On September 29, 2009, DJ Shadow announced the DJ Shadow Remix Project, an open opportunity for DJs and producers from around the world to remix some of the most legendary material in the trip-hop canon. Nine-and-a-half months later, the anticipated child was born, a release from Reconstruction Productions featuring 19 tracks of remixes stretching across Shadow’s discography. Endtroducing and The Private Press get the largest overhaul, including two remixes of the classic “Building Steam with a Grain of Salt.” Featured here is the Ruby My Dear remix that speeds up the song for a frenetic, rapidly changing remix that goes from Venetian Snares to The Flashbulb to Bonobo in the blink of an eye, all while keeping the main purpose in sight–demonstrating the wide influence that Shadow has had and still has for emerging producers around the world.
I heard Salem’s “King Night” a little over a month ago when a few blogs started premiering it, but I have to admit that I hardly paid attention. To be honest, I have no idea how this did not draw me in back then. What was I distracted by? It could have been The Roots, Big Boi, Sleigh Bells, or any of the other incredible music I had been digesting around that time, but “King Night”, the first track released off of Salem’s forthcoming album of the same name, shows just as much promise as any of the great music that has already come out this year. It’s a post-dubstep masterpiece, and not in the way that Mount Kimbie makes a weak, watered-down mixture for the headphones. “King Night” moves the grimy underbelly of Burial to a cathedral, featuring none other than a choir singing “O Holy Night” with walloping, powerful bass as the choir’s accompaniment. It’s an inspired tour de force of music for the new decade.
King Night is released on September 28th.
For those like me who really hated the new M.I.A. album, white-guy-gone-Carribean production duo Major Lazer are dropping a new EP entitled Lazers Never Die that features, amidst a Thom Yorke remix and a Buraka Som Sistema remix, this song heavily featuring M.I.A. It just makes me wonder why Diplo, half of Major Lazer, couldn’t come up with anything this good for /\/\/\Y/\. Lover’s tiff, I suppose.
Anyway, here’s to hoping that I never have to type /\/\/\Y/\ again.
For the alternative/indie world, 2010 has been a banner year of excellence. From The National’s grandiloquent High Violet to The Tallest Man on Earth’s one-man powerhouse The Wild Hunt, 2010 has produced defining albums from well-known acts to stunning debut albums from artists who promise so much more in the future. In the sweeping praise that so many albums have garnered this year, it goes without saying that some things got left behind, some things that, in less impressive years, may have risen to the top of the blogosphere. This blog will attempt to bring to light some of the lesser-known highlights of 2010.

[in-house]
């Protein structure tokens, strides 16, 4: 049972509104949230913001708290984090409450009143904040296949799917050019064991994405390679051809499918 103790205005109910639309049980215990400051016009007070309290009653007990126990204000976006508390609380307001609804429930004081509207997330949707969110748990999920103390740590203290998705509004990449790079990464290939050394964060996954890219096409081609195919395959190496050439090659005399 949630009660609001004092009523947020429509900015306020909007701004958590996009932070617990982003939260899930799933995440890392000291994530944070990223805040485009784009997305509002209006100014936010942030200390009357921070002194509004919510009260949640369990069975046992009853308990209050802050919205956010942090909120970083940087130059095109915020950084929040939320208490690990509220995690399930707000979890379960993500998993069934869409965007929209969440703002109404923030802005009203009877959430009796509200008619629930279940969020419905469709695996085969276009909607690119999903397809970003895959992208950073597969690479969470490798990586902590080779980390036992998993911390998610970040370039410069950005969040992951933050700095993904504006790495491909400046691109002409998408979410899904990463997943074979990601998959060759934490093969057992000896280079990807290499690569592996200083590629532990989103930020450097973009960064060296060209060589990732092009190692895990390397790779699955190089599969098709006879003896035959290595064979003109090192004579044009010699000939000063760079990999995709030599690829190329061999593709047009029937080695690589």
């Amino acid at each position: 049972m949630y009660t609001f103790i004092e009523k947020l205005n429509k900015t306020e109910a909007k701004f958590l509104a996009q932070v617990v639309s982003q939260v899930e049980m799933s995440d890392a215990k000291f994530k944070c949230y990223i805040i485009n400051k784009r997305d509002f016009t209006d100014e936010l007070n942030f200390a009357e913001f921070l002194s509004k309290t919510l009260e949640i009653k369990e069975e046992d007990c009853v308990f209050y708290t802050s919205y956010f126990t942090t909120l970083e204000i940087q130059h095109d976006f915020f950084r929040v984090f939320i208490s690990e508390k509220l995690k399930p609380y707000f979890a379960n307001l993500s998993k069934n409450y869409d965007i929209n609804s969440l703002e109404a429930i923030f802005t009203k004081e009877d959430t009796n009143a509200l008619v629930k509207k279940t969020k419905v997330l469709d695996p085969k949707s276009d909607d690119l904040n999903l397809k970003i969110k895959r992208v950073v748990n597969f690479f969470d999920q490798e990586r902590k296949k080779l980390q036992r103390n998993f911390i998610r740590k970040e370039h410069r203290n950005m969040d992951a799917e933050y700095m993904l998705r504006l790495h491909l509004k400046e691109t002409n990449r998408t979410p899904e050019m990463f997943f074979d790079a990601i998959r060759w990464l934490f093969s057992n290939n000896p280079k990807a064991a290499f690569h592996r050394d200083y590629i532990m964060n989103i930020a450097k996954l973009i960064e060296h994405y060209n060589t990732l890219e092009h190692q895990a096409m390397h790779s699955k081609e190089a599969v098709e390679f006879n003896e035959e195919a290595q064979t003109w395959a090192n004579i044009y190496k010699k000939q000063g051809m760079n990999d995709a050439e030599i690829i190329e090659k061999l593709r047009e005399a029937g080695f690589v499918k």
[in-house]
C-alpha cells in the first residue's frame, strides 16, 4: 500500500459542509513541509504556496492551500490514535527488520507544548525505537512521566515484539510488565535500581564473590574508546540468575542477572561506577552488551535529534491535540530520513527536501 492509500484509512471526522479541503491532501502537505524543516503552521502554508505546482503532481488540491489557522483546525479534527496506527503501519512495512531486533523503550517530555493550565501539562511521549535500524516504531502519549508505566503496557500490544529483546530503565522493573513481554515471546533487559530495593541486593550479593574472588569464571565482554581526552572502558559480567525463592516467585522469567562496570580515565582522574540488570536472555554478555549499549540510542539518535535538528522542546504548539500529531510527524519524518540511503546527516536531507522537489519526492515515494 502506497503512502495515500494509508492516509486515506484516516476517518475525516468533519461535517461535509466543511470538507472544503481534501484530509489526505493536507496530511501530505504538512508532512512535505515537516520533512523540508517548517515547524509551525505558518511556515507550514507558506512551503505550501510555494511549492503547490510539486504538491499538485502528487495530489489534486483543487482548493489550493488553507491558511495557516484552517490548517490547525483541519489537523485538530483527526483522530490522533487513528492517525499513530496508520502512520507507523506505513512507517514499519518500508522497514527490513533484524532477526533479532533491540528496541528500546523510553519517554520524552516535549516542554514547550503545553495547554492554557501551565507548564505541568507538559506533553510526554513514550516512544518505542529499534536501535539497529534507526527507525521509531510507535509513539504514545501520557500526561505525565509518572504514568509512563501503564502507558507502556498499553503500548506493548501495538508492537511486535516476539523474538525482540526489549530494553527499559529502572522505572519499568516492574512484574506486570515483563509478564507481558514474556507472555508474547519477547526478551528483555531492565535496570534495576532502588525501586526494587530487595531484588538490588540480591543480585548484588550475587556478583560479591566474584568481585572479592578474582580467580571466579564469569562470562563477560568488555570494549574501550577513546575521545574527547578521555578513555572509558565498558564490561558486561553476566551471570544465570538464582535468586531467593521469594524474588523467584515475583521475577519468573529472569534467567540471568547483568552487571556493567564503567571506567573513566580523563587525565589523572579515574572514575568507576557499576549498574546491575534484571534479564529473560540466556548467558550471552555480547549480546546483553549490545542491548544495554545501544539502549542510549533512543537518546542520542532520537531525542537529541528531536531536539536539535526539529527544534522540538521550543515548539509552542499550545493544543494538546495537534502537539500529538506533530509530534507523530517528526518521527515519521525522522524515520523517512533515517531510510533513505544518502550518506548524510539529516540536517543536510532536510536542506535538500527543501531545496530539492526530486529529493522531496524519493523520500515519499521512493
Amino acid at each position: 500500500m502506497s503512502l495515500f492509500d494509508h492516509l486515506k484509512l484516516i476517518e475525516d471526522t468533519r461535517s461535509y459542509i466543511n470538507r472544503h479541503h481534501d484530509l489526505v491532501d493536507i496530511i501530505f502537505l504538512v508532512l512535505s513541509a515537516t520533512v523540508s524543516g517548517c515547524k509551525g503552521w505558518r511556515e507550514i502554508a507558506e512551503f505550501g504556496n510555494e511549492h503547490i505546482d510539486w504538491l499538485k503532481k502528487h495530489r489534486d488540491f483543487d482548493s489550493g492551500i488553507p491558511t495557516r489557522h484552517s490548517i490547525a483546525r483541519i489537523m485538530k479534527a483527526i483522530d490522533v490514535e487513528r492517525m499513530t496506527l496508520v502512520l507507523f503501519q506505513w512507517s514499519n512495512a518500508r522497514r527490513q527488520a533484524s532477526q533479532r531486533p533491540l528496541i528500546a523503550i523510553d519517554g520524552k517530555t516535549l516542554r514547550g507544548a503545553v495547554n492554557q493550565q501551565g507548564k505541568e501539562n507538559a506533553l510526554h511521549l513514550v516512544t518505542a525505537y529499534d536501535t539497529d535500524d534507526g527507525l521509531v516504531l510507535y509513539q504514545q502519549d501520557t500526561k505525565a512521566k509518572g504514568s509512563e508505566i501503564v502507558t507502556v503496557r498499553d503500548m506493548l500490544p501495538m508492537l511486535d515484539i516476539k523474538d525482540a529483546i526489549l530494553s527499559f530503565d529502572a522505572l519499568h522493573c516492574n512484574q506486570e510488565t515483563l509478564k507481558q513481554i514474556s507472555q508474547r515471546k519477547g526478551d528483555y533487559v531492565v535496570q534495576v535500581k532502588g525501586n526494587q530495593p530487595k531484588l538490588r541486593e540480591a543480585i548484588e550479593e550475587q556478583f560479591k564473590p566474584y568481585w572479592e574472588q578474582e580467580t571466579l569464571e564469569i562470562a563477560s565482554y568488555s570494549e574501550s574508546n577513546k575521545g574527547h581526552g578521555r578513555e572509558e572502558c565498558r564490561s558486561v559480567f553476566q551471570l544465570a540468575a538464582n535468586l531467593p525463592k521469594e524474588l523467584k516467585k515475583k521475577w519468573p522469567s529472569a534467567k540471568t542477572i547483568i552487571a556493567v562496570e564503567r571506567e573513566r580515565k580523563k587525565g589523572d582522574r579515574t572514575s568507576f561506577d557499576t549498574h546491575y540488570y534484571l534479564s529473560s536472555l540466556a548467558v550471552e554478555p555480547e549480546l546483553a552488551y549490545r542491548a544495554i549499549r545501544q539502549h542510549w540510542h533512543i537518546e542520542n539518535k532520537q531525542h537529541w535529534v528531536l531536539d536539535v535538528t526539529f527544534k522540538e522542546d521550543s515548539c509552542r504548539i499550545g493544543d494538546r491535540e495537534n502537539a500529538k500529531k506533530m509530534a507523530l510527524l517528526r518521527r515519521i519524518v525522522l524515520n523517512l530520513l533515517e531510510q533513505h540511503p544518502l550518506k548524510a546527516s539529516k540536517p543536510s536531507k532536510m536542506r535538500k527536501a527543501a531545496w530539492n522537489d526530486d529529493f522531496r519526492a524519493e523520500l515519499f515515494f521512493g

Daniel Bjarnason – Processions [Symphonic/Classical]
We begin in February with Daníel Bjarnason’s Processions, an album that I have praised for months now–from posting the opening movement “Sorrow conquers happiness” from his multi-tracked cello suite Bow to String to reviewing the album with high praise. Yet, I cannot give this album enough praise, standing in the same echelon of excellence as High Violet, The Wild Hunt, The Archandroid, and all of the other albums that we have heard over and over. The album dances between bombastic and aggressive to hauntingly minimal, as if Max Richter decided to borrow from Stravinsky instead of Glass. In addition to Bjarnason’s brilliant compositional skills, the performers on the album (including the Iceland Symphony Orchestra) are first-rate, an indication that Iceland’s music scene goes far beyond Sigur Rós and Björk, and it is not going away anytime soon. Posted here…
You know, I can’t even explain how Flying Lotus’s music is so good. For all intents and purposes, it takes a fairly standard hip-hop beat, slightly Dillafied, and puts subtle jazz music over it. It’s subdued, subtle, and somehow powerfully effective. For those of us who want something more immediate, something more aggressive, Flying Lotus’s imprint label Brainfeeder has released something fresh. Lorn, a 23 year-old producer from Illinois, has just released his debut album Nothing Else, which uses the same format as Flying Lotus–an album of shorter cuts of repetitive beats–but instead of using a heavy jazz influence, Lorn uses elements of glitch, dubstep, and breakbeat electronica. “Automation” is a longer cut on the album, and perhaps one of the most aggressive and dark found on the consistently excellent album.